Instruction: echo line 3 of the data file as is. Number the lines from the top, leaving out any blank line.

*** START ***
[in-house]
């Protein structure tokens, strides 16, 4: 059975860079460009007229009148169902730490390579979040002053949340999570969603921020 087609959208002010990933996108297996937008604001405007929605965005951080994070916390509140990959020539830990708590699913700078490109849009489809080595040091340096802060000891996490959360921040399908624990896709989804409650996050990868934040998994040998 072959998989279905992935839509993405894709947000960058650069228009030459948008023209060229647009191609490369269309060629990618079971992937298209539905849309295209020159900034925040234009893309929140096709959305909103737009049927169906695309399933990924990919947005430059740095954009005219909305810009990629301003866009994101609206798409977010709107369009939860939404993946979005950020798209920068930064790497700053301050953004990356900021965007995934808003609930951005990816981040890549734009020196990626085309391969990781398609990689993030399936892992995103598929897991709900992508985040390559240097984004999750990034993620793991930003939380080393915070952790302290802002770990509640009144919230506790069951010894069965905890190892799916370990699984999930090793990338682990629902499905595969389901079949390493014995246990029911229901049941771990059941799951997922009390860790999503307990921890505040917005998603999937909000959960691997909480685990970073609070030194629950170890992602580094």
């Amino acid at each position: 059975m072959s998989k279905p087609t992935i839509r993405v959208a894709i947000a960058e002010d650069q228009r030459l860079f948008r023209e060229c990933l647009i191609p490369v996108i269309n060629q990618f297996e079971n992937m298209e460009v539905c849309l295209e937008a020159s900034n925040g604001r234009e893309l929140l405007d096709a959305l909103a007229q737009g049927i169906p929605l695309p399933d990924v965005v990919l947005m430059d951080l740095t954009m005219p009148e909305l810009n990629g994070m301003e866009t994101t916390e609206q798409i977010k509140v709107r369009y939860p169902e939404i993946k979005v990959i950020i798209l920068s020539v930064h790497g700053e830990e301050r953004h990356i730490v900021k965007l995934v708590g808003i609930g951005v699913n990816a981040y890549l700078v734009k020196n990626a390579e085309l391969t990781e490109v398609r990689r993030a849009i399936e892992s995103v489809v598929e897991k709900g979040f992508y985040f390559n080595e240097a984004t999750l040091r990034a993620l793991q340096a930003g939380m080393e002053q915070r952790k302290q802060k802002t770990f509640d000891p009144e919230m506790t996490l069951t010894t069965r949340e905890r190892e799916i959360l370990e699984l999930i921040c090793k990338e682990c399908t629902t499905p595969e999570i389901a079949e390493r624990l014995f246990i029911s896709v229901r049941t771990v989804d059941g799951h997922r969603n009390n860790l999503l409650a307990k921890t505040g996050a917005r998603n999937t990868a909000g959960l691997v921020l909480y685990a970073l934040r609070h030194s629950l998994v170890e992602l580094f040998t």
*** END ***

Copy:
């Amino acid at each position: 059975m072959s998989k279905p087609t992935i839509r993405v959208a894709i947000a960058e002010d650069q228009r030459l860079f948008r023209e060229c990933l647009i191609p490369v996108i269309n060629q990618f297996e079971n992937m298209e460009v539905c849309l295209e937008a020159s900034n925040g604001r234009e893309l929140l405007d096709a959305l909103a007229q737009g049927i169906p929605l695309p399933d990924v965005v990919l947005m430059d951080l740095t954009m005219p009148e909305l810009n990629g994070m301003e866009t994101t916390e609206q798409i977010k509140v709107r369009y939860p169902e939404i993946k979005v990959i950020i798209l920068s020539v930064h790497g700053e830990e301050r953004h990356i730490v900021k965007l995934v708590g808003i609930g951005v699913n990816a981040y890549l700078v734009k020196n990626a390579e085309l391969t990781e490109v398609r990689r993030a849009i399936e892992s995103v489809v598929e897991k709900g979040f992508y985040f390559n080595e240097a984004t999750l040091r990034a993620l793991q340096a930003g939380m080393e002053q915070r952790k302290q802060k802002t770990f509640d000891p009144e919230m506790t996490l069951t010894t069965r949340e905890r190892e799916i959360l370990e699984l999930i921040c090793k990338e682990c399908t629902t499905p595969e999570i389901a079949e390493r624990l014995f246990i029911s896709v229901r049941t771990v989804d059941g799951h997922r969603n009390n860790l999503l409650a307990k921890t505040g996050a917005r998603n999937t990868a909000g959960l691997v921020l909480y685990a970073l934040r609070h030194s629950l998994v170890e992602l580094f040998t």